Mental health leaders slam move to scrap depression targets

People with depression could face "damaging consequences" from "reckless" plans to remove three performance indicators designed to encourage GPs to identify and treat people with the condition.

People with depression could face “damaging consequences” from “reckless” plans to remove three performance indicators designed to encourage GPs to identify and treat people with the condition.

Charities, professional groups and provider leaders have warned that removing the indicators from the Quality and Outcomes Framework for GPs without putting replacements in their place would “remove at a stroke the main incentive for family doctors to manage the care of patients with depression”.

The QOF rewards GP practices for performance against a set of indicators. In proposals published today, the National Institute for Health and Clinical Excellence recommended the removal of the three depression indicators, which concern:

• Identifying diabetes or coronary heart disease patients with depression.

• Assessing the severity of depression for patients with a new diagnosis of the condition.

• Carrying out a further assessment of severity within 12 weeks of the initial assessment.

Nice’s independent advisory committee on the QOF concluded that there was a lack of evidence that the indicators improved outcomes and that GPs had concerns that they were over-bureaucratic.

However, the decision to scrap them without having replacements in place was slammed.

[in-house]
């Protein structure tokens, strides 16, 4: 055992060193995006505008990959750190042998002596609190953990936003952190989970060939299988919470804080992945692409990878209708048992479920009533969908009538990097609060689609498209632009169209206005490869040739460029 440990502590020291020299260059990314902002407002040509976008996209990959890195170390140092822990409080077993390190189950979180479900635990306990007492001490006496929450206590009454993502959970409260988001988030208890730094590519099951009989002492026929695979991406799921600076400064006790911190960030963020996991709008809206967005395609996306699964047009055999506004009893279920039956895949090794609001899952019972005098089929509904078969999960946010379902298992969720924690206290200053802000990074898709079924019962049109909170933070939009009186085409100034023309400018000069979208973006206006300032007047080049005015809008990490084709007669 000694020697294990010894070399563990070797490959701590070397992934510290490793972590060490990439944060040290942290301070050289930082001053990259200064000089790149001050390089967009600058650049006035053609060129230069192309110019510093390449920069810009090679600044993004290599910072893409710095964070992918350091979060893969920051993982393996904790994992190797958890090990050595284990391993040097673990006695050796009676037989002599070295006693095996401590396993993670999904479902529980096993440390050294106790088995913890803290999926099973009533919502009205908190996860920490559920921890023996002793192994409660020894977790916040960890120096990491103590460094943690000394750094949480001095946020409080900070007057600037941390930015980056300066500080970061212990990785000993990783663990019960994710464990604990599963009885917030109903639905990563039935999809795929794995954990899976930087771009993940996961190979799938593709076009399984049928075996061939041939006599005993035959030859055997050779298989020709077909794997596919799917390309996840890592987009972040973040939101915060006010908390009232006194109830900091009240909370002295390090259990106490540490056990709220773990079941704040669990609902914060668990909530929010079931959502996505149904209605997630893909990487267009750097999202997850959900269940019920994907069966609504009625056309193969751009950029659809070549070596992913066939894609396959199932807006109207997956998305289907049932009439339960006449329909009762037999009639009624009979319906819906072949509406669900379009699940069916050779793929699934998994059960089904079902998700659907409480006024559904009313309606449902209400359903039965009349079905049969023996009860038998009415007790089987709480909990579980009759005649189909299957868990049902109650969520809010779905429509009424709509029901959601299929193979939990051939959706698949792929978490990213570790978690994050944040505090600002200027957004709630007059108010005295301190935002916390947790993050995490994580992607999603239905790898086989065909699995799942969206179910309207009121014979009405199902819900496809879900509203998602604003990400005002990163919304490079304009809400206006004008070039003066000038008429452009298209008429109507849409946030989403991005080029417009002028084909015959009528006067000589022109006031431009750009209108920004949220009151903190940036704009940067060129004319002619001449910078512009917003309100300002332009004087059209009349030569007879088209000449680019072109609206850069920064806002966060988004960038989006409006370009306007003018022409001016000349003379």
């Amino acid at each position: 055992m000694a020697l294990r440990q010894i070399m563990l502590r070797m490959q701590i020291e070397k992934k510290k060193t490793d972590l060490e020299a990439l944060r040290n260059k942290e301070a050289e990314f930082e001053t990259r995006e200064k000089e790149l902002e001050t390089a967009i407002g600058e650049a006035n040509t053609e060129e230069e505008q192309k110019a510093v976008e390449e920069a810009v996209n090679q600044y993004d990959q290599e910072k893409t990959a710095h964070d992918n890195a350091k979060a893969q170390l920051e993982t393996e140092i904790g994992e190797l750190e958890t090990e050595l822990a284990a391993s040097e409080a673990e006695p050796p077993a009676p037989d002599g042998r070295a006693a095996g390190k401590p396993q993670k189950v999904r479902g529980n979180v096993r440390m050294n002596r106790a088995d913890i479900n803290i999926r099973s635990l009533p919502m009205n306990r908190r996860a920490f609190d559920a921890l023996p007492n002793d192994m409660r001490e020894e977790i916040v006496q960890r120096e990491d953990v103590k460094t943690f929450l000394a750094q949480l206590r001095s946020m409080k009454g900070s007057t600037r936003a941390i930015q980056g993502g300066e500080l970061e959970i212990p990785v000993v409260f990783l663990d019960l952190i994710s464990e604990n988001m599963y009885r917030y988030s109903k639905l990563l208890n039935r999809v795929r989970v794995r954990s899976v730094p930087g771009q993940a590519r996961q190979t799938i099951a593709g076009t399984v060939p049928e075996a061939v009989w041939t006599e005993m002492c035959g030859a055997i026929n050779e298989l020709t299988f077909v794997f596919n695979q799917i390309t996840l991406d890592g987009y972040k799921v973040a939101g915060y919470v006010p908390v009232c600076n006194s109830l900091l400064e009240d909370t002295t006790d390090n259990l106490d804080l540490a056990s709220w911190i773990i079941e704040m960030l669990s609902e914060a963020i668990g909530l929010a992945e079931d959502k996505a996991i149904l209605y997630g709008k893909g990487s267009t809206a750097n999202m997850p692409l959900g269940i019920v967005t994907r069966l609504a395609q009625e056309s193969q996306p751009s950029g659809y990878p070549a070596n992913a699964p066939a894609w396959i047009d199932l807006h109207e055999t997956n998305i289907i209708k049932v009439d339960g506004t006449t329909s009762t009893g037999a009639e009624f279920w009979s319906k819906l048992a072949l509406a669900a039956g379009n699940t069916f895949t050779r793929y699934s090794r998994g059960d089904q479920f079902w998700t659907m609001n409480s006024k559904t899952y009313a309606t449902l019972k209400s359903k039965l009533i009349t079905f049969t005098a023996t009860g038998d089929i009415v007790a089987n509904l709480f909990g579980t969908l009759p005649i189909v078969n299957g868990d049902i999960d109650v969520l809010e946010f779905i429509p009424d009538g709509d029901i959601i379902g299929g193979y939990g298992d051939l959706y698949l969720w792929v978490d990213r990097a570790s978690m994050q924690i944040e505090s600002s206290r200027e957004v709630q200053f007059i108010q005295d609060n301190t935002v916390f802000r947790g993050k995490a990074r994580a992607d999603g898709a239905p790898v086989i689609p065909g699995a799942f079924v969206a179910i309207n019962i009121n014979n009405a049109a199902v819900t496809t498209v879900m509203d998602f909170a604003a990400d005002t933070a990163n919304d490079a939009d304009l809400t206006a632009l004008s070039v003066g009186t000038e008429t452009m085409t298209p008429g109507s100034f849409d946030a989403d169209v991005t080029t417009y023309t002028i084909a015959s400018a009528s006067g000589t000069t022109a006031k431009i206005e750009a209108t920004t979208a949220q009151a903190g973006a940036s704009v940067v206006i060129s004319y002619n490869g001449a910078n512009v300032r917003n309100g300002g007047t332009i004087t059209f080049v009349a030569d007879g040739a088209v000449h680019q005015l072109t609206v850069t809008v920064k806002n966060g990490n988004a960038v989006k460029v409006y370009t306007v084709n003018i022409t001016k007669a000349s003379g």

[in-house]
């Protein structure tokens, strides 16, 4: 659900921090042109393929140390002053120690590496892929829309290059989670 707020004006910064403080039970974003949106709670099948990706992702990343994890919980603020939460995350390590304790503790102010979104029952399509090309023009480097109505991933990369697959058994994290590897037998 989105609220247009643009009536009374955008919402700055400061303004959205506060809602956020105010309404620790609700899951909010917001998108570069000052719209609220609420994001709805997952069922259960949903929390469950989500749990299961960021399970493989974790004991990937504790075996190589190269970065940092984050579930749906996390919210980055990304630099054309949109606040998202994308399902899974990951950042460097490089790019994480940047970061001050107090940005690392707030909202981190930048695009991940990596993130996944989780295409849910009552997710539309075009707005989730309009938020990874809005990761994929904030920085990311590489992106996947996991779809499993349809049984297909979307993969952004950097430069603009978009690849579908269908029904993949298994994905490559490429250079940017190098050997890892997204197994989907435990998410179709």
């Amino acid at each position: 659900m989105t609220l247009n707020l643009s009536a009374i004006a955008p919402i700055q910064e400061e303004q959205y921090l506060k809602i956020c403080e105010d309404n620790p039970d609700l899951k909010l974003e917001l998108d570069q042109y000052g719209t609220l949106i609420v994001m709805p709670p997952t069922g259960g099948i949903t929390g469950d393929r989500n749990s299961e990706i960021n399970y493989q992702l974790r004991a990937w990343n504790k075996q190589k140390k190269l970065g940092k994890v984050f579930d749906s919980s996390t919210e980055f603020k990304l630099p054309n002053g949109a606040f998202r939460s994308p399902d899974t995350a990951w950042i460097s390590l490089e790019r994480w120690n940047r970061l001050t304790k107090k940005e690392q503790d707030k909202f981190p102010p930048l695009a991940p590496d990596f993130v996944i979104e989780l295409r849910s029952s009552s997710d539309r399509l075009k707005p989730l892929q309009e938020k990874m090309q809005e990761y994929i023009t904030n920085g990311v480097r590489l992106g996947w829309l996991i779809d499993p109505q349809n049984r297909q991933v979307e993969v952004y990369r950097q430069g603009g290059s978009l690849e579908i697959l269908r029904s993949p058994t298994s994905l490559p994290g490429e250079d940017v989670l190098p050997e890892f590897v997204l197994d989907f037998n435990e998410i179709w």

“Imperfect as the indicators are, our members think it would be reckless to remove the depression indicators from the GP treatment framework until suitable alternatives are in place,” said Steve Shrubb, director of the Mental Health Network, which represents most mental health trusts.

“Experience also suggests that it will be very hard to get indicators on depression back into the outcomes framework once removed. We believe the indicators should be left in place until suitable alternatives are available.”

His concerns were echoed by the British Psychological Society, the Centre for Mental Health, the Mental Health Foundation, the Mental Health Providers Forum, Mind, Rethink and the Royal College of Psychiatrists.

“A decision simply to remove the QOF indicators, rather than reviewing or strengthening them would give the unfortunate message that there is no need to incentivise the treatment of one of the most disabling conditions in primary care for which effective interventions are increasingly available, but which still tends not to be as accurately identified as conditiosn which do not carry the same level of social and personal discrimination,” said Dr Ian McPherson, chief executive of the providers forum and former head of the government’s National Mental Health Development Unit.

The proposals from Nice will now be subject to negotiation between NHS Employers and the General Practitioners Committee of the British Medical Association, who will decide on the final indicators for 2012-13.

In a letter to the negotiators, Nice chief executive Andrew Dillon said the institute was looking at developing some fresh depression indicators. But he warned that removing the depression indicators without replacing them may reduce quality of care, saying this was something for the negotiators to reflect on.

In future, indicators for specific diseases will not be scrapped in their entirety without replacements having been developed.

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